3 deformation of 2cm per 10km. According to this policy, we also stopped Survey Results of GEONET stations and triangulation control points in 16 prefectures on March 14, 2011, immediately after the earthquake (Fig. 3). On the same day, we also closed Survey Results of leveling benchmarks along the routes which have vertical deformation more than a few centimeters (Fig. 3). GSI started calculation of the Survey Results of GEONET stations just after the Tohoku Earthquake. We first planned to revise Survey Results only in the area where strains of the earthquake exceeded 2ppm. However, during the evaluation of the Survey Results recalculated, it was revealed that not only coseismic deformation, but also accumulation of successive deformation caused by plate motions over long years have to be considered at the prefectures located adjacent to the southern margin of the area originally planned to be revised, which were Toyama, Ishikawa, Fukui and Gifu prefectures. At the boundary between the prefectures and the original area, the accumulation of deformation caused discrepancies over 10cm in the Survey Results. Therefore, we additionally stopped Survey Results of triangulation control points in these prefectures on May 31 (Fig. 3). The number of major control points as of March 11, 2011 and those with Survey Results stopped after the earthquake are listed in Table 1. Fig. 1 Crustal movements caused by main shock of the 2011 off the Pacific coast of Tohoku Earthquake (Left: horizontal deformation, Right: Vertical deformation)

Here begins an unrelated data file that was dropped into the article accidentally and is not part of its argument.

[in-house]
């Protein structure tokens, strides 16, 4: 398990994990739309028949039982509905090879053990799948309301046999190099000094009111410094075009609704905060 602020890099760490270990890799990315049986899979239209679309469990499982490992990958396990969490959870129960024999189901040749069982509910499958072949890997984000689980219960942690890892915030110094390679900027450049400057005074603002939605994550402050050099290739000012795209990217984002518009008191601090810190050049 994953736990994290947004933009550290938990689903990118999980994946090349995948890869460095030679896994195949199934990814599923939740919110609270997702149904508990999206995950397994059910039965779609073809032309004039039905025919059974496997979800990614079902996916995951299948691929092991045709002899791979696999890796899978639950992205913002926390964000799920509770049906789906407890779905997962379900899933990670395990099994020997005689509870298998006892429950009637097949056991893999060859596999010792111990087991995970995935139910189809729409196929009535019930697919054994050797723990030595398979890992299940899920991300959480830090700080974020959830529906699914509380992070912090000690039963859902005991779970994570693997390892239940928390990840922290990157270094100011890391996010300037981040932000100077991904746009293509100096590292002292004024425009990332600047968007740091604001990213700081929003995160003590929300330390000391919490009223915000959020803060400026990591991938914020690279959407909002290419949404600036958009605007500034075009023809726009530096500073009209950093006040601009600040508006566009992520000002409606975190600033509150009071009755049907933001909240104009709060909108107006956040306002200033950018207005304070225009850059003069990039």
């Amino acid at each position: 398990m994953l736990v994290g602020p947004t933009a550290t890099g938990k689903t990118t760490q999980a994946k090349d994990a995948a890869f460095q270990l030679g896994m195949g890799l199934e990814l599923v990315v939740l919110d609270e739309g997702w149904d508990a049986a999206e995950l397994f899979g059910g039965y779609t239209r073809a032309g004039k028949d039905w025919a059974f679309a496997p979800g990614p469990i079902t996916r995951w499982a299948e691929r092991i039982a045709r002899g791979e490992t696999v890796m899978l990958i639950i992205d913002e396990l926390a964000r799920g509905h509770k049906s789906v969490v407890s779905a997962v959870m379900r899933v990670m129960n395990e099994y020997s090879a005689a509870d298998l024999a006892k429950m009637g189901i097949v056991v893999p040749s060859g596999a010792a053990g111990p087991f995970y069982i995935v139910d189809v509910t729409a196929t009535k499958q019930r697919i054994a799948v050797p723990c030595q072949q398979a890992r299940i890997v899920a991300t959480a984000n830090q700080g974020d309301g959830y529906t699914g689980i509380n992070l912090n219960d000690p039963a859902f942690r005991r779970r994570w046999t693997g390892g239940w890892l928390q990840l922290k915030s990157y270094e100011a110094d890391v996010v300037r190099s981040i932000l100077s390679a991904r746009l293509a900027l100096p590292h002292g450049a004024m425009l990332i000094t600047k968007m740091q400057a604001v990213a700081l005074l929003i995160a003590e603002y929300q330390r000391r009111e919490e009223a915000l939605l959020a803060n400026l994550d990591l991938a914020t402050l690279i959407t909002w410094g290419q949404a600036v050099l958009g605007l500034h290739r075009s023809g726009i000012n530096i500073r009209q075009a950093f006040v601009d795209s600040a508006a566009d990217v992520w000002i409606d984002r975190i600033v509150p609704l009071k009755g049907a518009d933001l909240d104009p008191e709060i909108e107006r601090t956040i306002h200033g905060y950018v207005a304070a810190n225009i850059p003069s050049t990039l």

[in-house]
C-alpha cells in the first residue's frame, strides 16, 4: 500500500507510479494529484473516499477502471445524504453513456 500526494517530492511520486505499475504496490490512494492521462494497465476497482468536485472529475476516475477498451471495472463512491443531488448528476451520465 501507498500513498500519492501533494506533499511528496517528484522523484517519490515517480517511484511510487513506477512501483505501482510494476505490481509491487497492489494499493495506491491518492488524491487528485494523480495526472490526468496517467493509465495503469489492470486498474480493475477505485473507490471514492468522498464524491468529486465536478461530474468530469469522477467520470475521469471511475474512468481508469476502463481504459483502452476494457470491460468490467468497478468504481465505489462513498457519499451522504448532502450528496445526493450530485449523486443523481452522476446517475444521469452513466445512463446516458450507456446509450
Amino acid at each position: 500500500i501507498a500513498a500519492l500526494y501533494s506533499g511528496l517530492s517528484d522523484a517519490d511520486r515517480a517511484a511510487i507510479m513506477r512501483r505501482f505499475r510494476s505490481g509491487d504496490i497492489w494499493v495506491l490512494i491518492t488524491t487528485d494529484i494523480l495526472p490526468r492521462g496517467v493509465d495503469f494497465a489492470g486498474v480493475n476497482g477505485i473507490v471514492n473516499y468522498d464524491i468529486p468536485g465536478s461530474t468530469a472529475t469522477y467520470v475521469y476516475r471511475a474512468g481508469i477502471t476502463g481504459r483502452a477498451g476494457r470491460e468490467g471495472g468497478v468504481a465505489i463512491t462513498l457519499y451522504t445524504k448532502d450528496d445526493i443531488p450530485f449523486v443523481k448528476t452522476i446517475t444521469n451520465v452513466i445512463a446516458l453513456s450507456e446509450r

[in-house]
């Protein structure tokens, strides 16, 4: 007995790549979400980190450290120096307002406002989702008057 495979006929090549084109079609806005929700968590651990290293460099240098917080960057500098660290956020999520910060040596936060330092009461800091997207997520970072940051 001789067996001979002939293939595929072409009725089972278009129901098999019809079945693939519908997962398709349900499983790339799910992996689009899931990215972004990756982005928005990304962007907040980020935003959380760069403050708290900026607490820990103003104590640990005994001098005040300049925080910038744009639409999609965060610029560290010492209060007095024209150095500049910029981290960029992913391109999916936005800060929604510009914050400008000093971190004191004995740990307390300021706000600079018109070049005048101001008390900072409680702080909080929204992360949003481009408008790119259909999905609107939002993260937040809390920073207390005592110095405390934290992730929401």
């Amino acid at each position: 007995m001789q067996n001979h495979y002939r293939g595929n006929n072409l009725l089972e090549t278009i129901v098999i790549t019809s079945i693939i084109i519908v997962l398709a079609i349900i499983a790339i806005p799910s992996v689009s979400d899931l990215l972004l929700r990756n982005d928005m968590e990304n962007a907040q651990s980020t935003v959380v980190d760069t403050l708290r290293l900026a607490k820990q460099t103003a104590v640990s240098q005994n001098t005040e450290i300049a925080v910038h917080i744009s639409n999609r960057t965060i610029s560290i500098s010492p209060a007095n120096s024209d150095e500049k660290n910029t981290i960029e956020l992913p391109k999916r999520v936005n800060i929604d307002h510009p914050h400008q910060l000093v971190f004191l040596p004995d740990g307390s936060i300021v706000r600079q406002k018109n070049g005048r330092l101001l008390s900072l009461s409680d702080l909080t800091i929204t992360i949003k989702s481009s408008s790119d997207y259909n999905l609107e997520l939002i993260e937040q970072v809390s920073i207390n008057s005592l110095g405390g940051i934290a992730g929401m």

4 Fig. 2 Postseismic crustal movements caused by the 2011 off the Pacific coast of Tohoku Earthquake and coseismic crustal movements by its aftershocks (Left: horizontal deformation, Right: Vertical deformation) Fig. 3 Areas where horizontal Survey Results were closed (left) and leveling routes of which Survey Results were closed (right)